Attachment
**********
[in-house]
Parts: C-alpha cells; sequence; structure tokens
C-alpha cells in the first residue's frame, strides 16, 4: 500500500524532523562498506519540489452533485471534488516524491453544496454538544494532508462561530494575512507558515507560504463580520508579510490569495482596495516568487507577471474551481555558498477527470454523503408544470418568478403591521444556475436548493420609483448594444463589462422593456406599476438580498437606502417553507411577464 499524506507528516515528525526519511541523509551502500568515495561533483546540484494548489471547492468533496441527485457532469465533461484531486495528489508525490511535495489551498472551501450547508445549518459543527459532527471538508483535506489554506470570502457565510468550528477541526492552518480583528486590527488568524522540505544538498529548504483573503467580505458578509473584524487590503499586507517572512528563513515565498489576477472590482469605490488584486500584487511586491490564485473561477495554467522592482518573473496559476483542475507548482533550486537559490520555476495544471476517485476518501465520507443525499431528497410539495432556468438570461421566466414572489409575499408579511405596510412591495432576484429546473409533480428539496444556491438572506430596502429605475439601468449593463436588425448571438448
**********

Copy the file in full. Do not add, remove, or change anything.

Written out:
[in-house]
Parts: C-alpha cells; sequence; structure tokens
C-alpha cells in the first residue's frame, strides 16, 4: 500500500524532523562498506519540489452533485471534488516524491453544496454538544494532508462561530494575512507558515507560504463580520508579510490569495482596495516568487507577471474551481555558498477527470454523503408544470418568478403591521444556475436548493420609483448594444463589462422593456406599476438580498437606502417553507411577464 499524506507528516515528525526519511541523509551502500568515495561533483546540484494548489471547492468533496441527485457532469465533461484531486495528489508525490511535495489551498472551501450547508445549518459543527459532527471538508483535506489554506470570502457565510468550528477541526492552518480583528486590527488568524522540505544538498529548504483573503467580505458578509473584524487590503499586507517572512528563513515565498489576477472590482469605490488584486500584487511586491490564485473561477495554467522592482518573473496559476483542475507548482533550486537559490520555476495544471476517485476518501465520507443525499431528497410539495432556468438570461421566466414572489409575499408579511405596510412591495432576484429546473409533480428539496444556491438572506430596502429605475439601468449593463436588425448571438448